who are the winners and losers from the announcement


However standard variable tariffs, which are subject to the price cap, will now remain the cheaper option after Ms Truss’s intervention. Those who switched to a fixed-rate deal and who now want to will have exit penalties waived according to Money Saving Expert Martin Lewis, who had called for energy providers to waive exit fees.


People who live in older, larger houses 

It is important to note that the £2,500 figure being cited by Ms Truss is an estimate for the annual energy bill for the average household – and not a cap on how much consumers will pay for their energy in a year. 

Given the price cap is calculated based on the energy usage of a family of 2.4 people, houses with three occupants or more will see bills higher than £2,500. 

According to calculations by Interactive Investor, under the existing energy price cap, set at £1,971 per year on average, the typical larger household (of four or five people) is paying £765 more than the typical household (£2,736 vs £1,971), or £64 a month, and £1,371 more than small households (£2,736 vs £1,365), or £114 a month.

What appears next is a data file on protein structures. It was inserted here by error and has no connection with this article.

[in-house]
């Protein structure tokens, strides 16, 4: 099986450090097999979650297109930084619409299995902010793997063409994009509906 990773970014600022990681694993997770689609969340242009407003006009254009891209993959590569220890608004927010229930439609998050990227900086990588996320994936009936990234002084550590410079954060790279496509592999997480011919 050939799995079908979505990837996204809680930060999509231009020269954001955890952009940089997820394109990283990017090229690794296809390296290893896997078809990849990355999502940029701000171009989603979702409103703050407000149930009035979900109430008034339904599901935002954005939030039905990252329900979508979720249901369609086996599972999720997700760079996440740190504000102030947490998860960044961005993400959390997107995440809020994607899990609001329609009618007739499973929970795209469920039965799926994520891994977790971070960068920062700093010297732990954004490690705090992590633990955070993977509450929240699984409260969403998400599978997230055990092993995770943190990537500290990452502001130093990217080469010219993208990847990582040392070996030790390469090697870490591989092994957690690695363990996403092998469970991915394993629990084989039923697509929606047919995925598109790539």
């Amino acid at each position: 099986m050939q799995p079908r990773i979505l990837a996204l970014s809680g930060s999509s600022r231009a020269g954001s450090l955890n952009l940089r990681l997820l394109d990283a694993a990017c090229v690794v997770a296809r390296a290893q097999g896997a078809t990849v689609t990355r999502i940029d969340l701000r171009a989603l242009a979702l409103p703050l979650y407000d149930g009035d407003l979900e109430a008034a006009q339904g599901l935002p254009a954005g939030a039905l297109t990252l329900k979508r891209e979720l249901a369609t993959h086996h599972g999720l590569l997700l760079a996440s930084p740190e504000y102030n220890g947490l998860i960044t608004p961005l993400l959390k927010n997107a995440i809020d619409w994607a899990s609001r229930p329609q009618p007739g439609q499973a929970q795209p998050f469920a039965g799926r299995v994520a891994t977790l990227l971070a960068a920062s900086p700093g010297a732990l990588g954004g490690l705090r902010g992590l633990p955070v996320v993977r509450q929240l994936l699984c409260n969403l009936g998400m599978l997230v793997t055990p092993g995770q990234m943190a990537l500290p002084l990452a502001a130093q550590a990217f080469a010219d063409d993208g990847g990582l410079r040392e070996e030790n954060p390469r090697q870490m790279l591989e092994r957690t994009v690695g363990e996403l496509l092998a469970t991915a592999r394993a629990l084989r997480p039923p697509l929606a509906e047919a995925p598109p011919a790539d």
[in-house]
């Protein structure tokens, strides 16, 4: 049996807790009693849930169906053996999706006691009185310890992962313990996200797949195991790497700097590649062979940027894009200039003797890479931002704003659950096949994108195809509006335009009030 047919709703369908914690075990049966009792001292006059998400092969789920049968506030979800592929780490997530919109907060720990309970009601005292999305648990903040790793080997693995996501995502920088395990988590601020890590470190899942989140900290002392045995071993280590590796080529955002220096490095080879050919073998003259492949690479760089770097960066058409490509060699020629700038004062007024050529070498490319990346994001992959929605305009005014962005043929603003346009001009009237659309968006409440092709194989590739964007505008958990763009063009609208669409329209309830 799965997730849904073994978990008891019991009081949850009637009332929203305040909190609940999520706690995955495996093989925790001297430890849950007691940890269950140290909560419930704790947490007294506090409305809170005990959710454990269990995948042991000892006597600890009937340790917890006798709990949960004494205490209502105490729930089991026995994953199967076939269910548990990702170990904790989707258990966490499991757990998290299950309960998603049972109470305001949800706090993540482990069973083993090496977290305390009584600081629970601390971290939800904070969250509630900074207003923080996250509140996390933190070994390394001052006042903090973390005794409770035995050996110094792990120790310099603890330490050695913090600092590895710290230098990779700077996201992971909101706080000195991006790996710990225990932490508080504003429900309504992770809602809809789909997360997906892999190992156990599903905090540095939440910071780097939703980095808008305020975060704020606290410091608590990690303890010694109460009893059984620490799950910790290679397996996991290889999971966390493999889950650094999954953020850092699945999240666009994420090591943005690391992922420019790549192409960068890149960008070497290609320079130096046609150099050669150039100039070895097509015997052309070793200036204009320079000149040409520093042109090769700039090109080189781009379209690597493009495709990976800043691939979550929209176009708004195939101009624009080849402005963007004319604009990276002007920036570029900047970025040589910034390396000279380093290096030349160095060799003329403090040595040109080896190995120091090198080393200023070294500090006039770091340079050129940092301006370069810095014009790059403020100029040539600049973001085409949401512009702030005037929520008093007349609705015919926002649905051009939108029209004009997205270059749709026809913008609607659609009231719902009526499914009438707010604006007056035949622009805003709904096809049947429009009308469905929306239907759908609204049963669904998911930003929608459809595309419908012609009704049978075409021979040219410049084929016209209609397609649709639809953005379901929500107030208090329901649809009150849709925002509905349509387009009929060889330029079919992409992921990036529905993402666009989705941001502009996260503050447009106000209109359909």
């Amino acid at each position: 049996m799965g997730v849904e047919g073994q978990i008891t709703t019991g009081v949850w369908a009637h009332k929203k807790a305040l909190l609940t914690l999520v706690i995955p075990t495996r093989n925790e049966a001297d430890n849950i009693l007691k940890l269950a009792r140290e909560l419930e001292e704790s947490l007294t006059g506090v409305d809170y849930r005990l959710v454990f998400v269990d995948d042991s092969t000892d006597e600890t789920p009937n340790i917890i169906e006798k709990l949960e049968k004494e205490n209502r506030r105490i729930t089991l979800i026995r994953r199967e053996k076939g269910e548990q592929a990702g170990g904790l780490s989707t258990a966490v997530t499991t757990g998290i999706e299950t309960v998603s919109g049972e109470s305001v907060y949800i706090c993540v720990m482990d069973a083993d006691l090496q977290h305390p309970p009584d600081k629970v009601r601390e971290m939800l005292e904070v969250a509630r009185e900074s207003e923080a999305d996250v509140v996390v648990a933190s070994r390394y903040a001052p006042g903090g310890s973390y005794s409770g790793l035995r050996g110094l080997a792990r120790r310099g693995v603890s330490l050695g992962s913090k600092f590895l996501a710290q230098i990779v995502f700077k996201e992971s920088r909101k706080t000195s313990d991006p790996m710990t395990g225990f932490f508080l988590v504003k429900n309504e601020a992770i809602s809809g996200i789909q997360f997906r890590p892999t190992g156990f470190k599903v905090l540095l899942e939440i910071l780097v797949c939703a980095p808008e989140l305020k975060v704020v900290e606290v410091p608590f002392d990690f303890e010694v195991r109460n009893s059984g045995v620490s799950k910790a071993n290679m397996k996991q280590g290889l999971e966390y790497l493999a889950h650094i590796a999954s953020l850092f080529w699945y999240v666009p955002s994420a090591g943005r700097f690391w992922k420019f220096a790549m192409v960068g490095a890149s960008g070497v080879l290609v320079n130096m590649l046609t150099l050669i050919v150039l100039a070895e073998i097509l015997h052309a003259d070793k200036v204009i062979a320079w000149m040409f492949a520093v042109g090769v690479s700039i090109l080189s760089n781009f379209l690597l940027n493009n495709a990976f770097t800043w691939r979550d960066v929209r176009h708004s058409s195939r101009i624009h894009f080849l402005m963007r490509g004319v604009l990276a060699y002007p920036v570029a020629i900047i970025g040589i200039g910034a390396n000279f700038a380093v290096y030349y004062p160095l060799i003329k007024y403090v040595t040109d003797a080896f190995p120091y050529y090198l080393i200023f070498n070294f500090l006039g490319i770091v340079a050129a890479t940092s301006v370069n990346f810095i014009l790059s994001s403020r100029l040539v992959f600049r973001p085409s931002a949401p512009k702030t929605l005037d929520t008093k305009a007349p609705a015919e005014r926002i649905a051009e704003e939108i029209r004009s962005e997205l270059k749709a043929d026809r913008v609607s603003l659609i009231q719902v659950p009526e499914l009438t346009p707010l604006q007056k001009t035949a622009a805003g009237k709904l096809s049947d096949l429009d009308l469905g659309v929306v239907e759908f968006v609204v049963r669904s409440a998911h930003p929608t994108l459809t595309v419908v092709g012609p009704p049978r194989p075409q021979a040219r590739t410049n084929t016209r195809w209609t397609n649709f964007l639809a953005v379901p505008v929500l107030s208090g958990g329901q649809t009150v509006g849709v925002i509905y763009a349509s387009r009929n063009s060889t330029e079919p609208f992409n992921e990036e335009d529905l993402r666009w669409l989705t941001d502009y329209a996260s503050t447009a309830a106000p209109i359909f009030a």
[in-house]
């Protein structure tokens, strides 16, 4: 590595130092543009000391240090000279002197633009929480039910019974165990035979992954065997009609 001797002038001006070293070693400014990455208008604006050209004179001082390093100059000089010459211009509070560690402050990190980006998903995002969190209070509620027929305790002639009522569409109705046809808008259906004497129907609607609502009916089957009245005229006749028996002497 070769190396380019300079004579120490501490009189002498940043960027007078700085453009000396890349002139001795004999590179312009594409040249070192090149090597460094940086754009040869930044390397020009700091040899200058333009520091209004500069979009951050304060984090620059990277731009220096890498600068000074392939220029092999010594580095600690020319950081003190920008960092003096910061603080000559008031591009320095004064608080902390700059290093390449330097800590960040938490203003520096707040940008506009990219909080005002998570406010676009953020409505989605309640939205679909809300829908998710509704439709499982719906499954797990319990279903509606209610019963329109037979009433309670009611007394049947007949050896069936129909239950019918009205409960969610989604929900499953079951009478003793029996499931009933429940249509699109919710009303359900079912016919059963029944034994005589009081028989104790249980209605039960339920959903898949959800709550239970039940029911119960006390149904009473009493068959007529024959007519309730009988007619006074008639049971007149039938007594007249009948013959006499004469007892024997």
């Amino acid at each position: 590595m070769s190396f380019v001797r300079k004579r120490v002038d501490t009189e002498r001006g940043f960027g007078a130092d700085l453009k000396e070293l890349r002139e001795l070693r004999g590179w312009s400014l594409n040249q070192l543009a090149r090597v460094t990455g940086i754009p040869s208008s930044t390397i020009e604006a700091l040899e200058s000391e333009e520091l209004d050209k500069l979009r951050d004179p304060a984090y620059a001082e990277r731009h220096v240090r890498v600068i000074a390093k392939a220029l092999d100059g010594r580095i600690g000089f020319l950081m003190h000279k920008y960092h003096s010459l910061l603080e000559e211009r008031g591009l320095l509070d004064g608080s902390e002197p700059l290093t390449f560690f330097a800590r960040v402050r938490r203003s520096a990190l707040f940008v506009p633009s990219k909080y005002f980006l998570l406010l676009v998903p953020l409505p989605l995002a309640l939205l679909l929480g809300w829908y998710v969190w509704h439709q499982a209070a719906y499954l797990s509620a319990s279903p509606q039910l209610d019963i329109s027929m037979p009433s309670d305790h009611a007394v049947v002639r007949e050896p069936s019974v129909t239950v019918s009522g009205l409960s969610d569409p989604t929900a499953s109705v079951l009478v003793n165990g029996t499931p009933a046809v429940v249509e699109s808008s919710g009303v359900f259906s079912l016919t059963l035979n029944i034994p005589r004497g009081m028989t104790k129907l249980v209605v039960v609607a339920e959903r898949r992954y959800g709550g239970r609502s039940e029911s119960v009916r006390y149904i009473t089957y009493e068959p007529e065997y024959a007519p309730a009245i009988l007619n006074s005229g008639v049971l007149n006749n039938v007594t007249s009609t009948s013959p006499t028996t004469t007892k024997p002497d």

Ms Truss has yet to announce the proposed unit rates and standing charges that would bring the average household energy bill to £2,500, meaning it is unclear as of yet how much more a household of three or more people would expect to pay.



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